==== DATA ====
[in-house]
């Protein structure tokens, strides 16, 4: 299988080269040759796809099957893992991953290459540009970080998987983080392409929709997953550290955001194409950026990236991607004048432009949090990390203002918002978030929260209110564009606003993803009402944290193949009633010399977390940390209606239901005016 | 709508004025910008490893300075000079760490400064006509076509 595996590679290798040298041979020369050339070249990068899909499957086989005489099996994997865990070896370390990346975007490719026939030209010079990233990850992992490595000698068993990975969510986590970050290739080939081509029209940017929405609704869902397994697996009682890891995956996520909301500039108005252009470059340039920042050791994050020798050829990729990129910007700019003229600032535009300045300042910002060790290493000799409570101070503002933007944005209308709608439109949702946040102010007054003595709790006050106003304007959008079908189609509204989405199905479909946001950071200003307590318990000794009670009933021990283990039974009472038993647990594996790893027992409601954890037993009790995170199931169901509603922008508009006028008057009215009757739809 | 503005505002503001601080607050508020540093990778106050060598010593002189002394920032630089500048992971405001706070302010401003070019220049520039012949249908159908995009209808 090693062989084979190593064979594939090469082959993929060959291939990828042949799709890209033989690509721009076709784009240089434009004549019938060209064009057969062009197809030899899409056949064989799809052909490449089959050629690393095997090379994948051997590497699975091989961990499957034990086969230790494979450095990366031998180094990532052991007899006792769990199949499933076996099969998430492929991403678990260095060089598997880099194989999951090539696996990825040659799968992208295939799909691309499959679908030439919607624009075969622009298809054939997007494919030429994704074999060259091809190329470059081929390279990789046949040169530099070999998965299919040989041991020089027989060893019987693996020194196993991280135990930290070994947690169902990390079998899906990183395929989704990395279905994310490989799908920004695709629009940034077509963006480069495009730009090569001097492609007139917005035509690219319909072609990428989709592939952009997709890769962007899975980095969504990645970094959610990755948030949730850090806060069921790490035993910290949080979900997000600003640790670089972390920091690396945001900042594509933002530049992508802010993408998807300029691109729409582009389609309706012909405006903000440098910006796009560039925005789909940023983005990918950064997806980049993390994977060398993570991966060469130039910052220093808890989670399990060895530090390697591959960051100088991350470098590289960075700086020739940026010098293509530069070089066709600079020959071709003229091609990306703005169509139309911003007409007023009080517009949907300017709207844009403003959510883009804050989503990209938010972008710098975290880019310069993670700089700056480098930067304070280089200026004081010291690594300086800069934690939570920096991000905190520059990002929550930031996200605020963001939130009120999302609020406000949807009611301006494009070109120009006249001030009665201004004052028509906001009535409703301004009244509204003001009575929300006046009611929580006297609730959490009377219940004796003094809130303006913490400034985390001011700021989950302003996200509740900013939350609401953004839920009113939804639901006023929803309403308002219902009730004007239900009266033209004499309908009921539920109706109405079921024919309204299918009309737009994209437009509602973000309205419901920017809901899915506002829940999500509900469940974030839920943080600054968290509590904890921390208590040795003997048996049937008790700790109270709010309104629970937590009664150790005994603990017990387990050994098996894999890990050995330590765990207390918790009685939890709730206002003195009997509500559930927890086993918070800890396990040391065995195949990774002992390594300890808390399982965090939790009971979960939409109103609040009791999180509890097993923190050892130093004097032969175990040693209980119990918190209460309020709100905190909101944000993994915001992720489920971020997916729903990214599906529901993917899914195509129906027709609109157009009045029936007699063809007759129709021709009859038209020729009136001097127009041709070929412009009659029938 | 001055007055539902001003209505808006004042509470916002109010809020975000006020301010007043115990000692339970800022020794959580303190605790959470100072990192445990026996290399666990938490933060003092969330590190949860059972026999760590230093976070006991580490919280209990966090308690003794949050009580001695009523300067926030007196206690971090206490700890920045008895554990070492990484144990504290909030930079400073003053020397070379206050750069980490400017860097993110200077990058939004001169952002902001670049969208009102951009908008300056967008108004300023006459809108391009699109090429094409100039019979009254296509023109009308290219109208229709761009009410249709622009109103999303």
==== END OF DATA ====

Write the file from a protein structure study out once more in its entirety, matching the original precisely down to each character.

[in-house]
């Protein structure tokens, strides 16, 4: 299988080269040759796809099957893992991953290459540009970080998987983080392409929709997953550290955001194409950026990236991607004048432009949090990390203002918002978030929260209110564009606003993803009402944290193949009633010399977390940390209606239901005016 | 709508004025910008490893300075000079760490400064006509076509 595996590679290798040298041979020369050339070249990068899909499957086989005489099996994997865990070896370390990346975007490719026939030209010079990233990850992992490595000698068993990975969510986590970050290739080939081509029209940017929405609704869902397994697996009682890891995956996520909301500039108005252009470059340039920042050791994050020798050829990729990129910007700019003229600032535009300045300042910002060790290493000799409570101070503002933007944005209308709608439109949702946040102010007054003595709790006050106003304007959008079908189609509204989405199905479909946001950071200003307590318990000794009670009933021990283990039974009472038993647990594996790893027992409601954890037993009790995170199931169901509603922008508009006028008057009215009757739809 | 503005505002503001601080607050508020540093990778106050060598010593002189002394920032630089500048992971405001706070302010401003070019220049520039012949249908159908995009209808 090693062989084979190593064979594939090469082959993929060959291939990828042949799709890209033989690509721009076709784009240089434009004549019938060209064009057969062009197809030899899409056949064989799809052909490449089959050629690393095997090379994948051997590497699975091989961990499957034990086969230790494979450095990366031998180094990532052991007899006792769990199949499933076996099969998430492929991403678990260095060089598997880099194989999951090539696996990825040659799968992208295939799909691309499959679908030439919607624009075969622009298809054939997007494919030429994704074999060259091809190329470059081929390279990789046949040169530099070999998965299919040989041991020089027989060893019987693996020194196993991280135990930290070994947690169902990390079998899906990183395929989704990395279905994310490989799908920004695709629009940034077509963006480069495009730009090569001097492609007139917005035509690219319909072609990428989709592939952009997709890769962007899975980095969504990645970094959610990755948030949730850090806060069921790490035993910290949080979900997000600003640790670089972390920091690396945001900042594509933002530049992508802010993408998807300029691109729409582009389609309706012909405006903000440098910006796009560039925005789909940023983005990918950064997806980049993390994977060398993570991966060469130039910052220093808890989670399990060895530090390697591959960051100088991350470098590289960075700086020739940026010098293509530069070089066709600079020959071709003229091609990306703005169509139309911003007409007023009080517009949907300017709207844009403003959510883009804050989503990209938010972008710098975290880019310069993670700089700056480098930067304070280089200026004081010291690594300086800069934690939570920096991000905190520059990002929550930031996200605020963001939130009120999302609020406000949807009611301006494009070109120009006249001030009665201004004052028509906001009535409703301004009244509204003001009575929300006046009611929580006297609730959490009377219940004796003094809130303006913490400034985390001011700021989950302003996200509740900013939350609401953004839920009113939804639901006023929803309403308002219902009730004007239900009266033209004499309908009921539920109706109405079921024919309204299918009309737009994209437009509602973000309205419901920017809901899915506002829940999500509900469940974030839920943080600054968290509590904890921390208590040795003997048996049937008790700790109270709010309104629970937590009664150790005994603990017990387990050994098996894999890990050995330590765990207390918790009685939890709730206002003195009997509500559930927890086993918070800890396990040391065995195949990774002992390594300890808390399982965090939790009971979960939409109103609040009791999180509890097993923190050892130093004097032969175990040693209980119990918190209460309020709100905190909101944000993994915001992720489920971020997916729903990214599906529901993917899914195509129906027709609109157009009045029936007699063809007759129709021709009859038209020729009136001097127009041709070929412009009659029938 | 001055007055539902001003209505808006004042509470916002109010809020975000006020301010007043115990000692339970800022020794959580303190605790959470100072990192445990026996290399666990938490933060003092969330590190949860059972026999760590230093976070006991580490919280209990966090308690003794949050009580001695009523300067926030007196206690971090206490700890920045008895554990070492990484144990504290909030930079400073003053020397070379206050750069980490400017860097993110200077990058939004001169952002902001670049969208009102951009908008300056967008108004300023006459809108391009699109090429094409100039019979009254296509023109009308290219109208229709761009009410249709622009109103999303």